Ancient Monuments

History on the Ground

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Round barrow south of Ditchling Beacon

A Scheduled Monument in Westmeston, East Sussex

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Latitude: 50.8964 / 50°53'47"N

Longitude: -0.1098 / 0°6'35"W

OS Eastings: 533025.314192

OS Northings: 112473.650422

OS Grid: TQ330124

Mapcode National: GBR KPJ.P2Z

Mapcode Global: FRA B6NQ.WK2

Entry Name: Round barrow S of Ditchling Beacon

Scheduled Date: 7 September 1967

Source: Historic England

Source ID: 1002254

English Heritage Legacy ID: ES 285

County: East Sussex

Civil Parish: Westmeston

Traditional County: Sussex

Lieutenancy Area (Ceremonial County): East Sussex

Church of England Parish: Ditchling, Streat and Westmeston

Church of England Diocese: Chichester


Bowl barrow south of Ditchling Beacon, 868m north of High Park Farmhouse.

Source: Historic England


This record was the subject of a minor enhancement on 3 March 2015. This record has been generated from an "old county number" (OCN) scheduling record. These are monuments that were not reviewed under the Monuments Protection Programme and are some of our oldest designation records.

The monument includes a bowl barrow situated on a ridge of chalk downland overlooking North Bottom on the South Downs, north of Brighton. The monument has been levelled by ploughing and survives as a buried archaeological feature. In 1983 the barrow had a roughly circular-shaped mound at least 0.9m high. This is now visible as a soil mark about 18m in diameter. It will also have included a surrounding quarry ditch from which material to construct the mound was derived, which will survive as a buried feature.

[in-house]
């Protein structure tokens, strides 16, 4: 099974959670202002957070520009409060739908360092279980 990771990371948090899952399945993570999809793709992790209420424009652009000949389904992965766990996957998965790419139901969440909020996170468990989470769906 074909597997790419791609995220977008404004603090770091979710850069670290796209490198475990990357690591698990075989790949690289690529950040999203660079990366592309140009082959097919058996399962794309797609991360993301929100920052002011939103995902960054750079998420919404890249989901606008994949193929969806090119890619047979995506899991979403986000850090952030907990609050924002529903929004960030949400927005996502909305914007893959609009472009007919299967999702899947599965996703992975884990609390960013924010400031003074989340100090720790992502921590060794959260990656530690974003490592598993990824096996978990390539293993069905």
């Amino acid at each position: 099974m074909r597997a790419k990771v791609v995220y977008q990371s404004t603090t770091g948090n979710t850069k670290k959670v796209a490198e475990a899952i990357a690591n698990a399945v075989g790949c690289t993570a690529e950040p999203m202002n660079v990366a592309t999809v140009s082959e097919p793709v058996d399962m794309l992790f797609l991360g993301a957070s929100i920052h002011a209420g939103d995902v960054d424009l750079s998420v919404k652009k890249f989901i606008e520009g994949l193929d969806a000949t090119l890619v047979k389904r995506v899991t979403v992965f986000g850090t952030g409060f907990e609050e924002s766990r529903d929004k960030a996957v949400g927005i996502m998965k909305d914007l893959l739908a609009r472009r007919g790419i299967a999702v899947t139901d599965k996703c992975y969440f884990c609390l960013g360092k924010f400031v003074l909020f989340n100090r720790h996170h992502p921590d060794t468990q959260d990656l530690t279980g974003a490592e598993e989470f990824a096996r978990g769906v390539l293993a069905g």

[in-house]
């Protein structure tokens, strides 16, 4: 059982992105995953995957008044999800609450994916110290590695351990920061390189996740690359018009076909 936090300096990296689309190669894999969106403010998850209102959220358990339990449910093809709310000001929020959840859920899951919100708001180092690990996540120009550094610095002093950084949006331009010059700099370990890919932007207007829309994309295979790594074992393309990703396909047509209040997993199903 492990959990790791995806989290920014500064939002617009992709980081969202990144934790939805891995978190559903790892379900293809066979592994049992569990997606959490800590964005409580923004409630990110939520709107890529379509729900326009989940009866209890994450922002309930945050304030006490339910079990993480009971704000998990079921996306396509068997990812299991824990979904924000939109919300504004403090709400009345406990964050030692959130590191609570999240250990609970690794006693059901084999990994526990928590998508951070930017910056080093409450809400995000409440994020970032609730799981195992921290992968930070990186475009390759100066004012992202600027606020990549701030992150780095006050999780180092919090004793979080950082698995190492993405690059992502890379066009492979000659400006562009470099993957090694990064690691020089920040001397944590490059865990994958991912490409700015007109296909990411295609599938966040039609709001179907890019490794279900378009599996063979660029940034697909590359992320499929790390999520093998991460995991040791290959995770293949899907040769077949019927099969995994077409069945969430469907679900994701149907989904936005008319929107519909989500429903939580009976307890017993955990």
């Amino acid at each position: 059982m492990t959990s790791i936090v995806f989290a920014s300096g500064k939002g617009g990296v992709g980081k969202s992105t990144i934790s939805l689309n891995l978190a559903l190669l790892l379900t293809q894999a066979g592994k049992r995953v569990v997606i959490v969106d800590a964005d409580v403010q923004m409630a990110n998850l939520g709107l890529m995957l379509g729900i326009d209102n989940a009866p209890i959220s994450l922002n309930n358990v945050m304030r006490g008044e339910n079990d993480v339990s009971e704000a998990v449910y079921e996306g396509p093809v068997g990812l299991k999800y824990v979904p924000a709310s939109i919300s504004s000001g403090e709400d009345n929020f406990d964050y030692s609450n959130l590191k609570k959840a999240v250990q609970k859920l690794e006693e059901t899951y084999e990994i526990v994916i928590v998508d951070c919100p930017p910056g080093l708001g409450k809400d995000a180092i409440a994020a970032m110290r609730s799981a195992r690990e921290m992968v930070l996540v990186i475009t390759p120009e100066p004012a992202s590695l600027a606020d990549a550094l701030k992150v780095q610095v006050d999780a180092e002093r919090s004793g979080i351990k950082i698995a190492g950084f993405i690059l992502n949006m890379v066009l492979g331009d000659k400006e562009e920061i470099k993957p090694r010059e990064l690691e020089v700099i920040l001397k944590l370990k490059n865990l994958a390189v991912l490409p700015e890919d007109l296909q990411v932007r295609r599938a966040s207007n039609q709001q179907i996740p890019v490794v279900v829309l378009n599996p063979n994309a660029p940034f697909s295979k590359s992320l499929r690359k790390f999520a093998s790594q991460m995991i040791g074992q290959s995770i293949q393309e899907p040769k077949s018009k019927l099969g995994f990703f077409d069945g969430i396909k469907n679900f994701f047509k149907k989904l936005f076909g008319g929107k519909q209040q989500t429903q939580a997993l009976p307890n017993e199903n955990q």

Source: Historic England

Reasons for Scheduling

Bowl barrows, the most numerous form of round barrow, are funerary monuments dating from the Late Neolithic period to the Late Bronze Age, with most examples belonging to the period 2400-1500 BC. They were constructed as earthen or rubble mounds, sometimes ditched, which covered single or multiple burials. They occur either in isolation or grouped as cemeteries and often acted as a focus for burials in later periods. Often occupying prominent locations, they are a major historic element in the modern landscape and their considerable variation of form and longevity as a monument type provide important information on the diversity of beliefs and social organisations amongst early prehistoric communities. They are particularly representative of their period.

Although it has been levelled by ploughing, the bowl barrow south of Ditchling Beacon survives as a buried feature containing archaeological information and environmental evidence relating to the barrow and the landscape in which it was constructed.

Source: Historic England


East Sussex HER MES1291. NMR TQ31SW18. PastScape 403070

Source: Historic England

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